Agency chief information officers can expect Office of Management and Budget guidance for the Federal Information Technology Acquisition Reform Act by mid-May, according to new federal Chief Information Officer Tony Scott.
Speaking Tuesday on a FITARA-focused panel hosted by the Association for Federal Information Resource Management, Scott said OMB’s final guidance should arrive publicly in the next six to eight weeks. Agencies already have a draft of the guidance.
“We’ve gotten just a ton of great input,” Scott said of the administration’s guidance on the new law. “Where we can see where people might be confused by something, we’ve attempted to clarify it.”
Alongside the guidance, Scott said he plans to publish a cover memo, which “will provide some context for not just FITARA but how it fits into an overall … framework that should be guidance in terms of not just CIOs but the whole organization.”
While many have narrowed in on FITARA’s expansion of CIO IT spending authority from the Clinger-Cohen Act of 1996, Scott said the new law is much more of a team effort. The hope is putting the IT budget in the hands of the CIO will make technology development and acquisition more effective.
“It’s also the conversation that we expect would take place among leaders of each agency and the CIO and his or her team in those agencies,” he said. “It’s really that conversation and alignment of viewpoints and strategies and so on that I think’s critically important. When there isn’t that kind of alignment, not only do you not get good IT, but business suffers as well.”
Putting the IT budget decision-making in the hands of a central CIO, though, will relinquish much of the autonomy among subcomponent agency CIOs and technology-related powers tied to chief financial officers in larger departments. In many respects, agency CIOs will have the biggest seat at the table they’ve ever had.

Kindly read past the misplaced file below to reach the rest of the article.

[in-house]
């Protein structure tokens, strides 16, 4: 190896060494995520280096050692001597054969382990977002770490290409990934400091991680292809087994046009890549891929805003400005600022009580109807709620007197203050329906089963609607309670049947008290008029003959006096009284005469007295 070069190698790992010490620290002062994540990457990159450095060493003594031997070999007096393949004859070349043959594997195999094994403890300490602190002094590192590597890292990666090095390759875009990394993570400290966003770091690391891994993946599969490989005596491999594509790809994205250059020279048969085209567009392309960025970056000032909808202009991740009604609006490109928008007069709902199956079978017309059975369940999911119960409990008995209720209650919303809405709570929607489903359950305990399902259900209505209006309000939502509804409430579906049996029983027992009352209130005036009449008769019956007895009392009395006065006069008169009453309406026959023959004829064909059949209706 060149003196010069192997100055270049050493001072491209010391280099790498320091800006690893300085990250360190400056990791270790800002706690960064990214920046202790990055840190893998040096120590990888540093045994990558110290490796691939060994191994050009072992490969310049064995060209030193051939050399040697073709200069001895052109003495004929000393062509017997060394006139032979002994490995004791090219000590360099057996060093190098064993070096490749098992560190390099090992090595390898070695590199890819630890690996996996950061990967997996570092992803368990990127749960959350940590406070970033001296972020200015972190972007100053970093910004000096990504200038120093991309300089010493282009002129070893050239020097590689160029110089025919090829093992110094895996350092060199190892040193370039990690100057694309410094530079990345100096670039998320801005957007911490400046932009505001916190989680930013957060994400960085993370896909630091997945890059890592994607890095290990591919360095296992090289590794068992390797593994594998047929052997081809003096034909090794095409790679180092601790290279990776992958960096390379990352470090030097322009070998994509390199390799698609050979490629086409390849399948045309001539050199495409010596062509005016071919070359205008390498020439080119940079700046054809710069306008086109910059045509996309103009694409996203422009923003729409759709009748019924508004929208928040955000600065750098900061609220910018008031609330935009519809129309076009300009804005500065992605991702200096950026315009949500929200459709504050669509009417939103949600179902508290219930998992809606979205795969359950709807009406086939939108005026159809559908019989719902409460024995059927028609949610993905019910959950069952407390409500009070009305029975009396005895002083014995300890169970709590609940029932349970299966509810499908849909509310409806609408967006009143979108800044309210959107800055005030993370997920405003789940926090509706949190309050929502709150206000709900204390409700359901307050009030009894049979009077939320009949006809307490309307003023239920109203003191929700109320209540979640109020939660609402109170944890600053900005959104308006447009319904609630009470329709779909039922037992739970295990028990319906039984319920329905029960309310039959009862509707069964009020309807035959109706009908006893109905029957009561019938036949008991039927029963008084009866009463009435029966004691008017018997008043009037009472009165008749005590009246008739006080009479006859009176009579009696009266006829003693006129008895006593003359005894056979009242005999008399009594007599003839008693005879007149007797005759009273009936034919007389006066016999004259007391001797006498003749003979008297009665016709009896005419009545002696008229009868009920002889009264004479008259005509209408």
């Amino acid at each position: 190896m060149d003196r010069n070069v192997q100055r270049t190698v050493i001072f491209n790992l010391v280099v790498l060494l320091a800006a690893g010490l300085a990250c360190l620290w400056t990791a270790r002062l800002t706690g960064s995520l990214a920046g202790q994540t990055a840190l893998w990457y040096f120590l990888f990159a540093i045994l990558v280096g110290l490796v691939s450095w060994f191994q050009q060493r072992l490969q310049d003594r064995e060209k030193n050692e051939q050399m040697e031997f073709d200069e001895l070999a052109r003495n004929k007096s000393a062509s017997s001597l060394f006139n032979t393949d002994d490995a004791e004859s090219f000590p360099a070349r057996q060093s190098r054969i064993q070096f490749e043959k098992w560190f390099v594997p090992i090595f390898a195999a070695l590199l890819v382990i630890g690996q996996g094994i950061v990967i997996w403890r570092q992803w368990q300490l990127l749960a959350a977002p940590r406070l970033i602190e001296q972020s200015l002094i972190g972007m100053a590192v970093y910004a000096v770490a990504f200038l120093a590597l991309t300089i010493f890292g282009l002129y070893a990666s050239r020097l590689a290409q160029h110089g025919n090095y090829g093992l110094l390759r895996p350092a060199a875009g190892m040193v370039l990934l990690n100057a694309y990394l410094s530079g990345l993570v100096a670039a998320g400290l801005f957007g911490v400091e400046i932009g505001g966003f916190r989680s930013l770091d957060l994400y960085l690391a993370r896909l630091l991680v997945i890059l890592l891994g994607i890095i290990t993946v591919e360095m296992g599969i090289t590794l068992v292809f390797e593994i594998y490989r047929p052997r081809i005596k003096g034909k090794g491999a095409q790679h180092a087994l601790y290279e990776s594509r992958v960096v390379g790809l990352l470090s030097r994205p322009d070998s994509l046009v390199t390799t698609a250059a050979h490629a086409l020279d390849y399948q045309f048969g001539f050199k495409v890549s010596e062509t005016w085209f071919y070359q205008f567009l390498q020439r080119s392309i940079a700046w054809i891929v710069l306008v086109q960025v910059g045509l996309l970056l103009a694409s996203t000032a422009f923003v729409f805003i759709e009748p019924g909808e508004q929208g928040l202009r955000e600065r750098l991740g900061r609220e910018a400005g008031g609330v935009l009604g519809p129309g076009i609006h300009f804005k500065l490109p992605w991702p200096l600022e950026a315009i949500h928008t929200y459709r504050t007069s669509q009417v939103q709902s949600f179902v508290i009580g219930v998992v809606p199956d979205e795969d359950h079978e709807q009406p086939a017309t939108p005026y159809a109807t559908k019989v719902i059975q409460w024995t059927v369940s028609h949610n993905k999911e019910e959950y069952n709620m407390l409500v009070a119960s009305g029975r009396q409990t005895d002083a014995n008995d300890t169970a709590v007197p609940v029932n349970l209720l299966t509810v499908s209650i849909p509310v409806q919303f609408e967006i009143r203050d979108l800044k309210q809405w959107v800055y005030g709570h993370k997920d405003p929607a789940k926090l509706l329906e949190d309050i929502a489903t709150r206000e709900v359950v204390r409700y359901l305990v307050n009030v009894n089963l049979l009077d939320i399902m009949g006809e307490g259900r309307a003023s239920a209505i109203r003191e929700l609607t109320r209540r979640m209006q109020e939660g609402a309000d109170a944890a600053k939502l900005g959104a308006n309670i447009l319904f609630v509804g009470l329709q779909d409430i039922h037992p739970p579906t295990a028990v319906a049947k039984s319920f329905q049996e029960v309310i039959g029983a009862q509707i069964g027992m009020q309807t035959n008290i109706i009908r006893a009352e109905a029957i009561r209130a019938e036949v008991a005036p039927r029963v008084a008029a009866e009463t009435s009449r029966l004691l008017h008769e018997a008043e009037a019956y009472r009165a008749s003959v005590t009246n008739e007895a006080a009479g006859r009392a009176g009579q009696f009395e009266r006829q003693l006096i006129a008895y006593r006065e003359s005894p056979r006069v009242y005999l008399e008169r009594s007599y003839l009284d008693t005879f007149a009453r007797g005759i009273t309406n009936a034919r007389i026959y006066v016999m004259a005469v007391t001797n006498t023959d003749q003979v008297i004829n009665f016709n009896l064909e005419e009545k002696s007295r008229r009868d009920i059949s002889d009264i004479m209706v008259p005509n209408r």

For this reason, Benjamin Rhodeside, a senior policy adviser to FITARA co-author Rep. Gerald Connolly, D-Va., said, “we need to ensure that we get the right people in those CIO positions.” And the increased authority leaves little question where the final IT decision lies short of the secretary level, he said, making sure “if we’re going to hold them accountable that they have the authorities that line up as well, not just at the [department] level but down to the component level.”
This sort of disruption likely won’t come without some resistance, and Department of Homeland Security Deputy CIO Margie Graves told the audience it’s important for CIOs and their agencies to work strategically within the new powers to find “the most important point at which to insert that authority so that you can influence … the outcome.”
Rhodeside said despite the grief it could cause some subordinate CIOs who are used to doing business under Clinger-Cohen, it’s now the law, and a powerful one.
“It is strong authority to assure that you will not have a situation where an agency CIO at the department level will be stuck with component agency CIOs who aren’t willing to play ball and who aren’t willing to recognize chain of command and clear lines of communication,” he said.
Of course, some larger departments and agencies will struggle less with the new law because they’ve always had a central CIO. Others, like Graves’ DHS, will face the challenge of a new chain of command and communication dynamic.
“Each agency is going to have a different implementation plan based on the way their governance structure operates today,” she said. DHS is still discussing where it would “most effectively” position its central CIO under FITARA.
But small agency or large, Rhodeside said, “There’s no excuse left anymore [for CIOs] to say ‘I don’t have [authority].'”
And regardless of when OMB’s guidance is released, Rhodeside reminded the audience that the law is here to stay. While OMB’s guidance is meant “to harmonize across government, to make sure it’s consistent,” he said, “This is the law — it was signed in and went in to effect.”